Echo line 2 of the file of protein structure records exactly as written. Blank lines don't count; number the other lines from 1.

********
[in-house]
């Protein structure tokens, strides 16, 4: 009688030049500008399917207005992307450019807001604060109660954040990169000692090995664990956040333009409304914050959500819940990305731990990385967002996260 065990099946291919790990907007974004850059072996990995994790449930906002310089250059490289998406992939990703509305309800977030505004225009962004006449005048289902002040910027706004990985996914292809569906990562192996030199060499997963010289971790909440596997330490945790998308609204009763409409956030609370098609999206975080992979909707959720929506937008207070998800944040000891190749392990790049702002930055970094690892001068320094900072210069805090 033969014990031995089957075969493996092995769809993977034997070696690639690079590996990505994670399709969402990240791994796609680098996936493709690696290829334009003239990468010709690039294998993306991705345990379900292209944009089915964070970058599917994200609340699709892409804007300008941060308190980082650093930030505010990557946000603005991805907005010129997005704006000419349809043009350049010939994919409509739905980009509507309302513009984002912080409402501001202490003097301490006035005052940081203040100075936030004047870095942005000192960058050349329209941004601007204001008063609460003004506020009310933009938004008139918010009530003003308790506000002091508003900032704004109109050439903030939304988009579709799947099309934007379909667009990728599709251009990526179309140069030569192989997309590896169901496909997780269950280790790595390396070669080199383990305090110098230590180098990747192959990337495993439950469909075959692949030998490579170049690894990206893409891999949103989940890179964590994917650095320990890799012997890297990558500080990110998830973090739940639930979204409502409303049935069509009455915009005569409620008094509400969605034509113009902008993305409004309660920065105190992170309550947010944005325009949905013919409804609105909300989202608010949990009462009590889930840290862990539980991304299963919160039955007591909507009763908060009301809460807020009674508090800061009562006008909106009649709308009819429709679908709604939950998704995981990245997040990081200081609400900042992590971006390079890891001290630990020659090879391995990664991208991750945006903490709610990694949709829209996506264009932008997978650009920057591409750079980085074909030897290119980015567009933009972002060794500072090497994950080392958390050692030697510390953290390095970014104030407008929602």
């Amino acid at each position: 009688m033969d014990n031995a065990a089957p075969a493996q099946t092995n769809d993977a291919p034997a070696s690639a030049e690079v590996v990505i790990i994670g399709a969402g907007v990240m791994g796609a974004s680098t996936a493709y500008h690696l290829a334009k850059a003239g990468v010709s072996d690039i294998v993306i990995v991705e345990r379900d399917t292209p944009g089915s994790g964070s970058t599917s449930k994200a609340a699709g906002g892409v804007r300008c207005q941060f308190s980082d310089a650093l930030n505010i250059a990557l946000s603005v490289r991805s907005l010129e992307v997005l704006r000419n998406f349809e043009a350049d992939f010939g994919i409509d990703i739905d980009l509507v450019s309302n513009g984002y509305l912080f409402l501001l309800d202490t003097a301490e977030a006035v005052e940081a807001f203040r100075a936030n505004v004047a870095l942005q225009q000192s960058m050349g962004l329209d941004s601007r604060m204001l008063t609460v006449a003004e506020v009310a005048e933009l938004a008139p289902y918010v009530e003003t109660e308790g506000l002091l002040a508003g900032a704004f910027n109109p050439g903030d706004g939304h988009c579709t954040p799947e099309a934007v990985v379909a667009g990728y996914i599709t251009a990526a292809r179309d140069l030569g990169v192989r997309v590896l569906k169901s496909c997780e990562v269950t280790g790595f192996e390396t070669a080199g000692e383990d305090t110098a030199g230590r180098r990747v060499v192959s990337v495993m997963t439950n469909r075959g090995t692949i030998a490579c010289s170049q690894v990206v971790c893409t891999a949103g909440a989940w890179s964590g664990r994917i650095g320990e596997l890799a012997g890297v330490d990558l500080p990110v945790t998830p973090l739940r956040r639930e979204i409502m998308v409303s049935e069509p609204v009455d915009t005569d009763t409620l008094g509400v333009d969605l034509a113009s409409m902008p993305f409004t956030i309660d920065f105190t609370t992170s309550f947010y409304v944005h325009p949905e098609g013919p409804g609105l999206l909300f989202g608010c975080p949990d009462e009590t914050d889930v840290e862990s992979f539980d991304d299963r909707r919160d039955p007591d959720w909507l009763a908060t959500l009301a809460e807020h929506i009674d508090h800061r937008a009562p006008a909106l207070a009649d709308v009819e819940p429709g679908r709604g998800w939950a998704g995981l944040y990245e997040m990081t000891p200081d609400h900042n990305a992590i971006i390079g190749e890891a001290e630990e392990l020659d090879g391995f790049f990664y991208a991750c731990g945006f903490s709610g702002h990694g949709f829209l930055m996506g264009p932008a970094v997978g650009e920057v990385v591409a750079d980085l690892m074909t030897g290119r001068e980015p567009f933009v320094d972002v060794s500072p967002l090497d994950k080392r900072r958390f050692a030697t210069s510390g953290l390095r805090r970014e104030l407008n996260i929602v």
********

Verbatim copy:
């Protein structure tokens, strides 16, 4: 009688030049500008399917207005992307450019807001604060109660954040990169000692090995664990956040333009409304914050959500819940990305731990990385967002996260 065990099946291919790990907007974004850059072996990995994790449930906002310089250059490289998406992939990703509305309800977030505004225009962004006449005048289902002040910027706004990985996914292809569906990562192996030199060499997963010289971790909440596997330490945790998308609204009763409409956030609370098609999206975080992979909707959720929506937008207070998800944040000891190749392990790049702002930055970094690892001068320094900072210069805090 033969014990031995089957075969493996092995769809993977034997070696690639690079590996990505994670399709969402990240791994796609680098996936493709690696290829334009003239990468010709690039294998993306991705345990379900292209944009089915964070970058599917994200609340699709892409804007300008941060308190980082650093930030505010990557946000603005991805907005010129997005704006000419349809043009350049010939994919409509739905980009509507309302513009984002912080409402501001202490003097301490006035005052940081203040100075936030004047870095942005000192960058050349329209941004601007204001008063609460003004506020009310933009938004008139918010009530003003308790506000002091508003900032704004109109050439903030939304988009579709799947099309934007379909667009990728599709251009990526179309140069030569192989997309590896169901496909997780269950280790790595390396070669080199383990305090110098230590180098990747192959990337495993439950469909075959692949030998490579170049690894990206893409891999949103989940890179964590994917650095320990890799012997890297990558500080990110998830973090739940639930979204409502409303049935069509009455915009005569409620008094509400969605034509113009902008993305409004309660920065105190992170309550947010944005325009949905013919409804609105909300989202608010949990009462009590889930840290862990539980991304299963919160039955007591909507009763908060009301809460807020009674508090800061009562006008909106009649709308009819429709679908709604939950998704995981990245997040990081200081609400900042992590971006390079890891001290630990020659090879391995990664991208991750945006903490709610990694949709829209996506264009932008997978650009920057591409750079980085074909030897290119980015567009933009972002060794500072090497994950080392958390050692030697510390953290390095970014104030407008929602």